NewFest 2017

September 29, 2017

Metro NYC peeps: NewFest 2017
The 29th Annual New York LGBT Film Festival

Thursday October 19 – Tuesday October 24
SAVE THE DATES!

NewFest will be celebrating its 29th annual New York LGBT Film Festival from October 19th – 24th, 2017. The six-day festival will feature over 100 films, panels, and parties that reflect the LGBT experience.

Reel Charlie’s looking forward to:
100 Men
Hot to Trot
My Wonderful West Berlin
One Last Thing

One Mississippi: Season 2

September 21, 2017

Spoiler alerts: What I found missing since discovering Tig Notaro’s projects which definitely weave real life with fiction is the idea of naming her sexuality. She certainly doesn’t hide being a lesbian. She just never says the word. It’s a very post-gay, urban stance – to imagine the culture has progressed to the point where it’s unnecessary for labels. We simply show up with a partner and if they are of the same gender, then that is who you are with. It’s a lovely thought for a Star Trek episode. But for the current world we live in, I disagree. For years I have said the world outside of urban gay ghettos doesn’t embrace everyone equally. That idea felt quaint and outdated to many. With the advent of the election last year, everyone’s eyes have been opened to the need to stand up and be counted – as a person of color, as a woman, as an immigrant, as a person of science, and as LGBTQ. So I was thrilled to see Tig name her sexuality. Tig uses the words gay and lesbian strongly during the first two episodes of her sophomore season of One Mississippi. It feels right especially in our post-election reality. However in the middle of all this, the audience is thrown a huge curve when fictional Tig explains to her yet requited love interest Kate (straight Kate as Tig’s brother dubs her) played by Tig’s real life wife, Stephanie Allynne that she’s dated men. No not before she came out, but after. She tells Kate that gender is something that’s specific from a distance, but up close its blurred. Uh what? Why isn’t her character bisexual? I can’t help but think in order for openly gay women and men to be considered reasonable and accepting, we are now expected to embrace having relationships with people of the opposite gender. Just in case anyone might want to label us closed-minded. Tig’s fictional character doesn’t talk about being bisexual. Or being mostly lesbian. She doesn’t talk about being attracted to trans or gender fluid people. She simply drops that bombshell and moves on. It makes absolutely no sense and colored my enjoyment of the series for the rest of the season. I don’t need every queer character to be a gold star gay like me. I know there are all kinds of people in the world. But this kind of posturing rings so politically correct and inauthentic, I’m not buying it. Especially not for Tig’s character.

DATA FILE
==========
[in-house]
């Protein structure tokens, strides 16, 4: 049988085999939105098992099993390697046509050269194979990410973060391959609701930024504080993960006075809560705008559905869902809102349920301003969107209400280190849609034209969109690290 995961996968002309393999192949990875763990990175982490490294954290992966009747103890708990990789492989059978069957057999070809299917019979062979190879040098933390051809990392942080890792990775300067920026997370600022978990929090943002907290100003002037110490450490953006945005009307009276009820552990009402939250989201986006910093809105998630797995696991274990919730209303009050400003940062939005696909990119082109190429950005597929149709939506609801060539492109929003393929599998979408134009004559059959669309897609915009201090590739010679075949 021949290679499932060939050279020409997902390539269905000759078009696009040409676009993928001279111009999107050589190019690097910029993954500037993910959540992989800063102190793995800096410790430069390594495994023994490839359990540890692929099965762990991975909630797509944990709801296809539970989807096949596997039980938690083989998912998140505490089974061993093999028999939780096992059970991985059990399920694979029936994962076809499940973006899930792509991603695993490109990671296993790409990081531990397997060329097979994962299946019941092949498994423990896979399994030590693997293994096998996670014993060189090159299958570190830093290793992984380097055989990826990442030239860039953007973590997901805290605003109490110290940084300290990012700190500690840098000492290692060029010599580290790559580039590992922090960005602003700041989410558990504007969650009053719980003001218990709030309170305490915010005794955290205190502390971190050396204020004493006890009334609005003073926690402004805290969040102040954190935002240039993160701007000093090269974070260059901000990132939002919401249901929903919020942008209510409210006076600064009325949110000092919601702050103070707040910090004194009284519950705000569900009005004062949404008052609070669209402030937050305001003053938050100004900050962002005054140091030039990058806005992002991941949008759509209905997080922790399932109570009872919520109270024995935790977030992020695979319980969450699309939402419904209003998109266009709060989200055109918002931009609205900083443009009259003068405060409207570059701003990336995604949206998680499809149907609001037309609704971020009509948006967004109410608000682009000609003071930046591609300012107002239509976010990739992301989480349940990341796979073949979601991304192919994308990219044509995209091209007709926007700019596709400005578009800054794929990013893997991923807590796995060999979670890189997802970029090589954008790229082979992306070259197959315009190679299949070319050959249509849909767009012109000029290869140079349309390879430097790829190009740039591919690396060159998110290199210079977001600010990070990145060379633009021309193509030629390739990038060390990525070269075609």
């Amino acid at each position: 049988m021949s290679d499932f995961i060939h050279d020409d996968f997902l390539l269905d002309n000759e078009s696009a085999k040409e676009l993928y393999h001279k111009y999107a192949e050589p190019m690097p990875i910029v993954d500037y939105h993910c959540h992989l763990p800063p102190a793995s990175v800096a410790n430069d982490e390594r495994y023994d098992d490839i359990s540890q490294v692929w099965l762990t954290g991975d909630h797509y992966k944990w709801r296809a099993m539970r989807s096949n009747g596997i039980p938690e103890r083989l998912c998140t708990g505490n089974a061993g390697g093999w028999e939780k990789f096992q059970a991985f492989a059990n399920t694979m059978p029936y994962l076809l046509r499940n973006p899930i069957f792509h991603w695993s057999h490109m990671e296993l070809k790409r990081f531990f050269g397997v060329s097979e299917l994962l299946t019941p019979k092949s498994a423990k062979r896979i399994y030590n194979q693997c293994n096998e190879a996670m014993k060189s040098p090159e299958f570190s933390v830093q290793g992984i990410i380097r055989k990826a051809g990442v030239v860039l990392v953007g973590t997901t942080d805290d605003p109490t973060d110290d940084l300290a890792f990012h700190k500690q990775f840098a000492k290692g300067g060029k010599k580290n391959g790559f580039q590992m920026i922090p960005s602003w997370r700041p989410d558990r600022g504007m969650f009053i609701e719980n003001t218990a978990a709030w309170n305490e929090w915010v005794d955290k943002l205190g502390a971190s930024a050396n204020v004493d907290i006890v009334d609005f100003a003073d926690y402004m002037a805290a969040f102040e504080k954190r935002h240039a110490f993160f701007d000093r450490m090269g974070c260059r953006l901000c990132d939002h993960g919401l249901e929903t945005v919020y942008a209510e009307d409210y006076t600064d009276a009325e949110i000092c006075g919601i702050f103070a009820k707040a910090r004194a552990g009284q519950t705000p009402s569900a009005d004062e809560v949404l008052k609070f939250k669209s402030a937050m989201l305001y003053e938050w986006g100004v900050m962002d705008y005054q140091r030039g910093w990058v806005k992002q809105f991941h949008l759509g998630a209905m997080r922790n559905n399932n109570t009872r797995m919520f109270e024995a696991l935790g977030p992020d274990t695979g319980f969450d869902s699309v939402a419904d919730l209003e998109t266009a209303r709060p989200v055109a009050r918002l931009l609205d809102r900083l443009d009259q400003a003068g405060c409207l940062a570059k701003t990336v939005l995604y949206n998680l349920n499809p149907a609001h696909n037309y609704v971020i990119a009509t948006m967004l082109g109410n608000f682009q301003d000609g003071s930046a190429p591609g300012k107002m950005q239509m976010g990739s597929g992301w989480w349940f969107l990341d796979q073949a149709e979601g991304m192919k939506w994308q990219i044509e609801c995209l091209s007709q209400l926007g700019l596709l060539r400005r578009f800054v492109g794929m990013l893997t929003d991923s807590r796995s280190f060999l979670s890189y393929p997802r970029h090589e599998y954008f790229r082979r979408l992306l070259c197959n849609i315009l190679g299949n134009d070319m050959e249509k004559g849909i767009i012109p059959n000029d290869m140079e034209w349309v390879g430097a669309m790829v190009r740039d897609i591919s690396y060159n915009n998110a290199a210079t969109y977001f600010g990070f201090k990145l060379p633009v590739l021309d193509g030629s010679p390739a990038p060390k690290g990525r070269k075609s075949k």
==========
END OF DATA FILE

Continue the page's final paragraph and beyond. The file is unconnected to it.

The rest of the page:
I realize this argument is my personal argument. I own that. The rest of the season waffles between extremely artful expressions of golden age television and awkward trying too hard moments. I hung in there and will check out Season 3 if it gets renewed. I’m giving One Mississippi: Season 2 a 3 out of 5.

The 20 Best LGBTQ Movies of the 21st Century (Indiewire)

September 5, 2017

From Indiewire,

“Moonlight.” “The Handmaiden.” “Carol.” The last few years have not only brought LGBTQ films and stories further into the mainstream, but queer films have dominated awards seasons and found commercial success. This has been a long time coming: The New Queer Cinema was a major influence on the indie film boom of the ’90s, and set the bar high for the many queer films to follow.

From the list of 20, Reel Charlie favorites include,

Far From Heaven
Pariah
Tarnation
Milk
I Killed My Mother
The Kids Are All Right
Hedwig and the Angry Inch
Tangerine
Weekend
Stranger by the Lake
Carol
Moonlight

Click on the film titles above to read Reel Charlie’s reviews.
Read Reel Charlie’s Best Gay Films 2010 – 2015.
See the complete list at Indiewire.

A Timeline of (Nearly) Every LGBT Couple in TV History (Out)

September 2, 2017

Journey through the American television timeline for a look at the favorite LGBT couples of all time.  Including Reel Charlie favorites,

Willow & Tara (Buffy the Vampire Slayer, 2000)
David & Keith (Six Feet Under, 2001)
Ben & Michael (Queer as Folk, 2002)
Dana & Alice (The L Word, 2004)
Jenny & Marina (The L Word, 2004) – ok, seriously anyone and Marina.
Omar & Renaldo (The Wire, 2006)
Tasha & Alice (The L Word, 2007)
Rick & Steve (Rick and Steve: The Happiest Gay Couple in All the World, 2007)
Lafayette & Jesus (True Blood, 2010)
Kurt & Blaine (Glee, 2011)
Tara & Pam (True Blood, 2012)
Stef & Lena (The Fosters, 2013)
Piper & Alex (Orange is the New Black, 2013)
Patrick & Richie (Looking, 2014)
Sarah & Tammy (Transparent, 2014)
Dom & Lynn (Looking, 2014)
Augustin & Eddie (Looking, 2015)
Connor & Jude (The Fosters, 2015)
Nomi & Amanita (Sense8, 2015)
Lito & Hernando (Sense8, 2015)

Clicking on the couple takes you to their slide at Out.com.
Clicking on the series title takes you to Reel Charlie’s review.
109 couples in total. Who’re your favorites? See the full list at Out.